Citing rising costs associated with responding to emergencies, a group of mayors and fire chiefs is calling on firefighting agencies in DuPage County to voluntarily work together to save money and improve service.
The DuPage Mayors and Managers Conference Fire Services Stakeholders group has drafted a proposal to have fire departments and fire protection districts coordinate services through a quadrant system.
If the plan becomes a reality, DuPage would be divided into four parts with borders defined by I-88 and I-355. The agencies within each quadrant would be encouraged to share resources, engage in group purchasing practices, share training resources and standardize fire and operational guidelines, officials said.
"We are trying to get a system for cooperation that will keep prices down, keep costs down and maintain the level of efficiency and service that we already have," said county board member Gary Grasso, co-chairman of the fire services stakeholders group.
Grasso presented details about the group's plan Tuesday during a county board committee meeting.
He said the regional fire service concept was developed by the group over a four-year period.
The panel initially explored the possibility of creating a countywide fire department.
"Even in the land of Chicago and thinking big, that was probably too much to take on," Grasso said.
Nevertheless, he said, something must be done because the cost of pensions, equipment and other expenses continue to rise.
"Even an affluent community like DuPage County is having its cost problems," Grasso said. "We know that this eventually is going to curtail service."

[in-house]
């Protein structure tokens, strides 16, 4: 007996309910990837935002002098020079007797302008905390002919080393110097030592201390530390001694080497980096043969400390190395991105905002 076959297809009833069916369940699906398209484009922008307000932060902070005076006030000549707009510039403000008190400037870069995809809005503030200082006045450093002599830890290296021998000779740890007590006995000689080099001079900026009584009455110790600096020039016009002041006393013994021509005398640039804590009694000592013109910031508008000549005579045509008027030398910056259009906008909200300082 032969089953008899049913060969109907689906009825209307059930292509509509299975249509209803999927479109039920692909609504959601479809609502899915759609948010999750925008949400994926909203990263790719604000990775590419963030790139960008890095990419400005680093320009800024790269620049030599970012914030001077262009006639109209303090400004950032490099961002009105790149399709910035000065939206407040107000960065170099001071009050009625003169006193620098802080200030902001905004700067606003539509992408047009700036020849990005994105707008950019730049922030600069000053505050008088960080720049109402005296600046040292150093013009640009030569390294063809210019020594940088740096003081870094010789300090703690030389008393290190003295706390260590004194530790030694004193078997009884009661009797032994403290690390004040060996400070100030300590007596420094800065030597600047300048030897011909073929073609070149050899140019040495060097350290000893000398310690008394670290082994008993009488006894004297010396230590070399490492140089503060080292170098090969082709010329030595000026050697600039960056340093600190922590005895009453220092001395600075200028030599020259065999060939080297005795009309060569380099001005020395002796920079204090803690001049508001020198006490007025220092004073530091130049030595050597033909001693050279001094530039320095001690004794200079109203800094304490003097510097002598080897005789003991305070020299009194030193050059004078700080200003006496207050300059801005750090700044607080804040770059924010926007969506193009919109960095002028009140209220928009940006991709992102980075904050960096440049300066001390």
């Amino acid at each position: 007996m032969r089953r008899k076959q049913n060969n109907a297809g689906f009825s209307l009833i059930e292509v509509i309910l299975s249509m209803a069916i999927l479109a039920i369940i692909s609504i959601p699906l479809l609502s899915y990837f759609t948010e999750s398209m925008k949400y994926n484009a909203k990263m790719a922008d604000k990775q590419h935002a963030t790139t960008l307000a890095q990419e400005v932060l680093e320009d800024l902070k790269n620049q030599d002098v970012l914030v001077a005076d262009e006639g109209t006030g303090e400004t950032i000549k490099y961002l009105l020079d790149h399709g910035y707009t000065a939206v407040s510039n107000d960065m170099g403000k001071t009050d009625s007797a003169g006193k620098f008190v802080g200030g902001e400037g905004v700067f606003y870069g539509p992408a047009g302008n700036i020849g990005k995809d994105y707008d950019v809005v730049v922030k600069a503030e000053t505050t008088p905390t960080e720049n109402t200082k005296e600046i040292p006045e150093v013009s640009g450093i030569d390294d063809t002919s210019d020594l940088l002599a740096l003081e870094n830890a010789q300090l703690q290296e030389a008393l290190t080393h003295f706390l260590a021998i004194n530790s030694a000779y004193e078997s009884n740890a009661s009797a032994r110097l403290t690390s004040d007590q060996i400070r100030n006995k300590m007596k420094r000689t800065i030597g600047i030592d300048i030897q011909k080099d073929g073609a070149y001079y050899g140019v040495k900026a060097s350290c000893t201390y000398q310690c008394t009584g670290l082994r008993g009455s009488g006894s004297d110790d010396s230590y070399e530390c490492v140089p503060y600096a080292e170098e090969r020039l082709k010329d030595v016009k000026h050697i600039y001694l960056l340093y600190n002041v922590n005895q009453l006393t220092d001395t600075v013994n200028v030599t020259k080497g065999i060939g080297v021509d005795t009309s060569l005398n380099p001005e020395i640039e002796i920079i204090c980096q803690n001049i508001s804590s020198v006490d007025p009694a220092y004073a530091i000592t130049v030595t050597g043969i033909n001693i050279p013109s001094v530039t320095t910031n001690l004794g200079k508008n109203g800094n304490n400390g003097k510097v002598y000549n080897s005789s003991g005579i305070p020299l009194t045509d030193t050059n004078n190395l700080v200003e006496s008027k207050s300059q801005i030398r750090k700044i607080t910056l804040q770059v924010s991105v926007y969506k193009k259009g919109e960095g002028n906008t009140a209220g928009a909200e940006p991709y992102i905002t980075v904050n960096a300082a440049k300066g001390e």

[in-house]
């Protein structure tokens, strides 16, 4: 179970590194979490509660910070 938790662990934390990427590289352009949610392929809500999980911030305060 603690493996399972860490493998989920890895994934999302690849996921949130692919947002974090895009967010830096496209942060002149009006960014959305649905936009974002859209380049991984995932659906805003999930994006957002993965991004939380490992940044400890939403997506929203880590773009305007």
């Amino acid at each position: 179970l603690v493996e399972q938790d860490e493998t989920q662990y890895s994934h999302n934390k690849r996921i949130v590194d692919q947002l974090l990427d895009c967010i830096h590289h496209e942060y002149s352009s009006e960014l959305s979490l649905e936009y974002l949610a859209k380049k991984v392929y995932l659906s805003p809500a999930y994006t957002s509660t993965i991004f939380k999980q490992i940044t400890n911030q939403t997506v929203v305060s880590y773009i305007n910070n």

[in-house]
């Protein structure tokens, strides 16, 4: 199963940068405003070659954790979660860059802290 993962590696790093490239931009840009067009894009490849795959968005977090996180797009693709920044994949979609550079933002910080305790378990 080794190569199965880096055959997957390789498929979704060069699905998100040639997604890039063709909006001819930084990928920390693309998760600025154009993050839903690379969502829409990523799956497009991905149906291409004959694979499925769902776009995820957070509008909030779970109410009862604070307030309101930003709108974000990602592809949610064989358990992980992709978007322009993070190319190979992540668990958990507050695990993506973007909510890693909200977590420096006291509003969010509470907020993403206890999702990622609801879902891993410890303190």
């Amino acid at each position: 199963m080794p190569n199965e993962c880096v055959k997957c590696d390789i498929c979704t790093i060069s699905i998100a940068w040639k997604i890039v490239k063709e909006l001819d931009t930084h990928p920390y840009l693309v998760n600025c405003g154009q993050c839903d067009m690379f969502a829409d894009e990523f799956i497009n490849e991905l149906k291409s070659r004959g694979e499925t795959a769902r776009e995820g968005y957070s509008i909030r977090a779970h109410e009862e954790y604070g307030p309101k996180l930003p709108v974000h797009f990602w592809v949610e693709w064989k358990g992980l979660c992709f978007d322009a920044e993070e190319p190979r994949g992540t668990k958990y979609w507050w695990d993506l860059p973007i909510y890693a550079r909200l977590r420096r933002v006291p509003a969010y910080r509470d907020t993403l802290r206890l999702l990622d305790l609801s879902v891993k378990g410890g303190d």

County board member Grant Eckhoff, who has long sought consolidation of fire districts and departments, said agencies need to work together because of budget challenges.
"This whole thing is driven by economics," Eckhoff said. "We're trying to get ahead of the curve and present an opportunity for people to come together to save costs."
Grasso said a quadrant system can work in DuPage because the county has an abundance of fire stations, equipment and well-trained firefighters.
"If we had to erase all the boundaries, we could come up with a system where we could cooperate, collaborate and consolidate and still maintain the highest level of fire services for the residents of DuPage County," Grasso said.
Of course, the idea won't happen unless agencies agree to participate.
"This is voluntary," Grasso said. "Nobody is mandating anything. Even if we had the authority -- which we do not -- this is for the professionals to drive the collaboration, cooperation and consolidation."
Officials said the next step is to present the idea to the fire chiefs, municipalities, fire protection districts, unions and others.
Grasso pointed out that some agencies already have a similar arrangement. The West Suburban Fire/Rescue Alliance, which includes the Wheaton Fire Department and the Carol Stream, West Chicago and Winfield fire protection districts, has worked to reduce emergency response times and share resources.
Mike Kopp, assistant city manager of Elmhurst, said he believes firefighting agencies will be responsive to the regional concept because one of the goals is to improve service.
"The fact is that we will make fire protection services better," said Kopp, a former fire chief. "The more we work together, the better we will be at it."